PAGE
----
The road to perdition

Johnson makes his thesis plain. In five years he hopes Scala is a leading programming language for traditional enterprise apps. He doesn’t have the same hope for startups. Or for front-end (web?) programming. This stated goal is the motivation for his criticism of some Scala libraries and of the ways that some people participate in the Scala community. He projects a series of beliefs and behaviors onto the community using the trusty myth list formula.

One must imagine all the hard core Scala programmers champing at the bit, or champing like that doctor zombie in the B wing of the W.H.O., to debate these “myths”. But before tearing through the glass, it’s important to ask yourself: do I want to be where Rod Johnson wants me to want to be in five years? Do I want Scala to be less popular in startups, more popular in traditional enterprise settings?

For me, debating how to get there would be like arguing over the fastest route to the gulag. If that’s where this bus is headed I don’t particularly care how it gets there, I just want off.

Luckily, that’s not where the bus is headed, at all. Johnson greatly overreaches in discounting the use of Scala in startups, allowing only that some startups may experience a “Twitter scenario” where they are successful and have to scale.

Like many things in this talk that is purportedly about the next five years, the “Twitter scenario” is from five years ago. Today there’s no shortage of startups using Scala from the beginning, in New York and elsewhere. You don’t have to look any further than the list of sponsors for Scala Days to see some of them. There’s no reason to think, and less reason to hope, that Scala’s popularity in startups won’t continue.

Aside from that, if you value a healthy open source community for its own sake, you might want that as a target. If you value projects that do something creative, cool, beautiful, or clever, you might want to list that. If you want Scala to be used as a teaching language in public schools, you set it as a goal for 2018.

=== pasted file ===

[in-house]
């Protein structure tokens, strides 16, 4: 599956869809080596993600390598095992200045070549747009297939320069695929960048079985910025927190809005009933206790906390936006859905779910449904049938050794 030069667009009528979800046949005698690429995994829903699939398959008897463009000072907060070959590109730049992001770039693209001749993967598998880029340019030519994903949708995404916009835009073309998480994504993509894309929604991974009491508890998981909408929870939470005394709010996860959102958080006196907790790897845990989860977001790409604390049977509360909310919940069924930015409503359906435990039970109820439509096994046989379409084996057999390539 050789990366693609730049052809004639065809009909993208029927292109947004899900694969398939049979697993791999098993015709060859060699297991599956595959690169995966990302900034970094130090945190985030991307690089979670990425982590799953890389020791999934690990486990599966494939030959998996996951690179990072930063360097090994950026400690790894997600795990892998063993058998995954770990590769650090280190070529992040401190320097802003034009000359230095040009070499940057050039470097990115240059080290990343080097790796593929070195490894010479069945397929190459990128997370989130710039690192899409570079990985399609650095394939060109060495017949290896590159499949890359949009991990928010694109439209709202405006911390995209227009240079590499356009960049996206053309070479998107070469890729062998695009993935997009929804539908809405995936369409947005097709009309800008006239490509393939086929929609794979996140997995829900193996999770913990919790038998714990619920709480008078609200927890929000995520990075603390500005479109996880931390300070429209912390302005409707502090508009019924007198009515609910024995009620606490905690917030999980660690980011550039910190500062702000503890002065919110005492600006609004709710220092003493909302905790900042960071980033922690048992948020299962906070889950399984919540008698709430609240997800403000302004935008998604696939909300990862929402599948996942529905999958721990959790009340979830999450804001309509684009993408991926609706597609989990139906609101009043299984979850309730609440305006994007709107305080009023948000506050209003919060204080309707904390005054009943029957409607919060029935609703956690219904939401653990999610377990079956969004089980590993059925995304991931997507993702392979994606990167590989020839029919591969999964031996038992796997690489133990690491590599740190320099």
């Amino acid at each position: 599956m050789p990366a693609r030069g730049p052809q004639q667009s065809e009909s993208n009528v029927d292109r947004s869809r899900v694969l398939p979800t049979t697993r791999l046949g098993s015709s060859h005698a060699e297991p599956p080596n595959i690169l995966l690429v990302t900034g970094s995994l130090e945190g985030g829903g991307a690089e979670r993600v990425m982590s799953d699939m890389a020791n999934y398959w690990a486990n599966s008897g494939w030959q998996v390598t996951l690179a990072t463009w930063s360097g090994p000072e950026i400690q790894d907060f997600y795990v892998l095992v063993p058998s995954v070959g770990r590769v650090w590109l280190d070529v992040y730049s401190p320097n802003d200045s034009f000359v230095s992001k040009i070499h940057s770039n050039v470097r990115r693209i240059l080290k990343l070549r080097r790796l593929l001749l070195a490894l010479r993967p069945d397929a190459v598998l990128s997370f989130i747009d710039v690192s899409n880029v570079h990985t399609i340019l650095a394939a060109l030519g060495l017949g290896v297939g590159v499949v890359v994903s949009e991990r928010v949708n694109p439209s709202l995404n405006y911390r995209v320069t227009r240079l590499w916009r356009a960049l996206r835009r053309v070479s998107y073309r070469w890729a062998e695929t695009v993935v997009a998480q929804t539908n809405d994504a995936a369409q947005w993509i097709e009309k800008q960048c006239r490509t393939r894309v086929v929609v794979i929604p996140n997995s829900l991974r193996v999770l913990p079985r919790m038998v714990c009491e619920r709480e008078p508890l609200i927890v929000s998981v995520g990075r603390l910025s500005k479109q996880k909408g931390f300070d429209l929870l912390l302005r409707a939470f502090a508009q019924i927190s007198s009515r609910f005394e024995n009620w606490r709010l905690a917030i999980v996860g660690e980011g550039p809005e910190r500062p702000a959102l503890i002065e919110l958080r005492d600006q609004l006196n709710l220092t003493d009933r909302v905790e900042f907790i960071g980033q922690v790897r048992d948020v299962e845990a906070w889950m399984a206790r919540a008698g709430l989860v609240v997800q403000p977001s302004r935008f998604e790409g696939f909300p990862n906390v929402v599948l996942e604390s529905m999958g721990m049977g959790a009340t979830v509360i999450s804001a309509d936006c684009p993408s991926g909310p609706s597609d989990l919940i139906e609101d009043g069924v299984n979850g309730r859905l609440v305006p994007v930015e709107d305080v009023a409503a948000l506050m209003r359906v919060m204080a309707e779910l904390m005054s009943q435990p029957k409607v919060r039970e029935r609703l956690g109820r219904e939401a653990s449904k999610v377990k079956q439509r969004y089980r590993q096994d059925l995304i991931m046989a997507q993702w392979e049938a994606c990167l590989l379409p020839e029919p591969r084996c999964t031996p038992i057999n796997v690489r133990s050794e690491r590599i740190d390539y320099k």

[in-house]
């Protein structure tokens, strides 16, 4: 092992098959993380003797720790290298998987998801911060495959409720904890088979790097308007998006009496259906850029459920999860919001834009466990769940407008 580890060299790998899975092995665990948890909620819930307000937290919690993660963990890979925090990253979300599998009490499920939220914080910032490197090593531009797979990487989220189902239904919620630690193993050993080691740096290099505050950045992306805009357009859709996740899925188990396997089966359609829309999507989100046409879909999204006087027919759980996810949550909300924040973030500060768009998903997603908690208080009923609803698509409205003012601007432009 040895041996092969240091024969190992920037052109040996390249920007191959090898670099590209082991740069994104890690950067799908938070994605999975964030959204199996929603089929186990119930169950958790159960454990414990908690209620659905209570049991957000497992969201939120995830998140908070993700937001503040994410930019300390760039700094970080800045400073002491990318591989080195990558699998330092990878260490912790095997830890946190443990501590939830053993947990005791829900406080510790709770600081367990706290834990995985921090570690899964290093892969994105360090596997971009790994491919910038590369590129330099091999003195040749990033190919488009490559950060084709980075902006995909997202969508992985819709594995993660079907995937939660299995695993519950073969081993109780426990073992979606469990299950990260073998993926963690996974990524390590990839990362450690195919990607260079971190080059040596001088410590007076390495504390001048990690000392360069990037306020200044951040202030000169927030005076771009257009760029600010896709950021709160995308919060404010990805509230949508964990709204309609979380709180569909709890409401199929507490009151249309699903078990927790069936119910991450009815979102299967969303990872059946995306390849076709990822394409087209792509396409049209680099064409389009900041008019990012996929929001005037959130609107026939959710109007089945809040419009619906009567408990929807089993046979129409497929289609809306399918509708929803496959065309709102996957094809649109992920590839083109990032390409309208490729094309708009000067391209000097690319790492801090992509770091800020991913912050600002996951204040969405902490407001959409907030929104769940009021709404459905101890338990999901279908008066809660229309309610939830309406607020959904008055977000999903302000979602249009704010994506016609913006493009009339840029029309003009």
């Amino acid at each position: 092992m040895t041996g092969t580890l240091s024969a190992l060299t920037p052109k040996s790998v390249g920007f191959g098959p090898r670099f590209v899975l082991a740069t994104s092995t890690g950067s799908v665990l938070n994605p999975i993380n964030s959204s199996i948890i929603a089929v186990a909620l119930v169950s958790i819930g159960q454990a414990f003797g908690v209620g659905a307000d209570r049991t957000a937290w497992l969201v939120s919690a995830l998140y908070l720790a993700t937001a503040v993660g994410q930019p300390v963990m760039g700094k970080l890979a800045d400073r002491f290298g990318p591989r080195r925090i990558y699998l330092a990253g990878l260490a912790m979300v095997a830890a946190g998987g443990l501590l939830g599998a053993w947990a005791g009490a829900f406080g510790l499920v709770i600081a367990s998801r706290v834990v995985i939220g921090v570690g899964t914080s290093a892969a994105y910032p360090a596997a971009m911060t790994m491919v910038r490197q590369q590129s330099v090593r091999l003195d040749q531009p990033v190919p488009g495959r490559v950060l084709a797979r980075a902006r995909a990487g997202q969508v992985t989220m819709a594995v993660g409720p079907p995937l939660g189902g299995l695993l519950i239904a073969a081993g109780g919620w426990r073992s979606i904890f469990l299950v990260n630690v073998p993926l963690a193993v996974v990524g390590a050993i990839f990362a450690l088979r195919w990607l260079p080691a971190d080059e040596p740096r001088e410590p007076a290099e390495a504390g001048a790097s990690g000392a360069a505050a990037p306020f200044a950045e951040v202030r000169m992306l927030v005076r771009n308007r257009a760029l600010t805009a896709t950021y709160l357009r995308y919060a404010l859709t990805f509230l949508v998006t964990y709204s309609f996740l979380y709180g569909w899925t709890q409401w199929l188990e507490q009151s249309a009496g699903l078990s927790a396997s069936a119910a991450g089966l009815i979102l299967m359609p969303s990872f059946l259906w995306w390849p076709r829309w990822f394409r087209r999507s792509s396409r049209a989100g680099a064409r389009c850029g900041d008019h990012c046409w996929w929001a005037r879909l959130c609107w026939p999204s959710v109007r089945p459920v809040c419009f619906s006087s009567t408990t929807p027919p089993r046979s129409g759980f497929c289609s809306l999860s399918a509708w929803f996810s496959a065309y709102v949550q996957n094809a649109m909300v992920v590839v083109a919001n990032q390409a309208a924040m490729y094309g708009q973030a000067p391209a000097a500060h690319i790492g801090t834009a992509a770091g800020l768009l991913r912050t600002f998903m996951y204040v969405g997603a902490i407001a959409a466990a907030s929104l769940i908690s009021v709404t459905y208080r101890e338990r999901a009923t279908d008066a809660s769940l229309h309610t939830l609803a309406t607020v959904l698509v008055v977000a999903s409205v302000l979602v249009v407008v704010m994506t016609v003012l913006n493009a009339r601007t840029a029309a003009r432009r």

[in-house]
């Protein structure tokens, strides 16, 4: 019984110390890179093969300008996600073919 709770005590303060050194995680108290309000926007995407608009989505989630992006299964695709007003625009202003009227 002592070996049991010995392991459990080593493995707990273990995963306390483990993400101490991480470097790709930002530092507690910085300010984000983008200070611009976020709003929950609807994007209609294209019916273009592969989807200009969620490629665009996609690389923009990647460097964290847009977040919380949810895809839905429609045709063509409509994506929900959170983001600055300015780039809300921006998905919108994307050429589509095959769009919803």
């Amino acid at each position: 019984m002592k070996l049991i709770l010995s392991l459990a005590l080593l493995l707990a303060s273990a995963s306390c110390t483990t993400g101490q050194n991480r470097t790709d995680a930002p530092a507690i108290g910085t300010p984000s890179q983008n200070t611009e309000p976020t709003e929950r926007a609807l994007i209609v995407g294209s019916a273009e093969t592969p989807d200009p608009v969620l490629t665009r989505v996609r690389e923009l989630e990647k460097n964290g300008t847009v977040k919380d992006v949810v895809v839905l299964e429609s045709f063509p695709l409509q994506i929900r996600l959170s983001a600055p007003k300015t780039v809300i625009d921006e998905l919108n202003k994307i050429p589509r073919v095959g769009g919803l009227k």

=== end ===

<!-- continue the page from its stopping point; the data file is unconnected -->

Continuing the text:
In other words, you might want some things for Scala that are outside your immediate career interests.

Alternative mythologies

Suffice to say that my hopes for Scala are very different from Johnson’s, and so would produce a very different set of guidelines. Or perhaps, none at all: it’s your day off, your computer, your electricity — do what you want.

I’m not going through the whole values exercise here, so I’ll end with this thought: when I escaped Java five years ago it wasn’t entirely, or even mostly, about the language. I was stifled and utterly uninspired by the Java Community — the same one Johnson puts up as a stretch goal for Scala programmers.

I don’t feel there is a Java community so much as there is a Java audience, in the sway of one “thought leader” after another, chasing one magic bullet after another, always one enterprise software purchase away from the ultimate salvation of not having to program.

But there are many programming language communities where individual freedom of expression is prized, where experimenters are praised for their successes and their failures, where we all thank our lucky stars we live in an era where programming exists and we can do all we want for free. For me Scala is one of these languages.

Having seen a few other talks that same morning, I don’t worry about our future in the slightest.

  1. 80x25 reblogged this from pblue and added:
    a java oskovulet jellege mellett azert kicsit orulok neki, hogy nincs olyan java community, amelyik tizezer...
  2. pblue reblogged this from coderspiel
  3. coderspiel posted this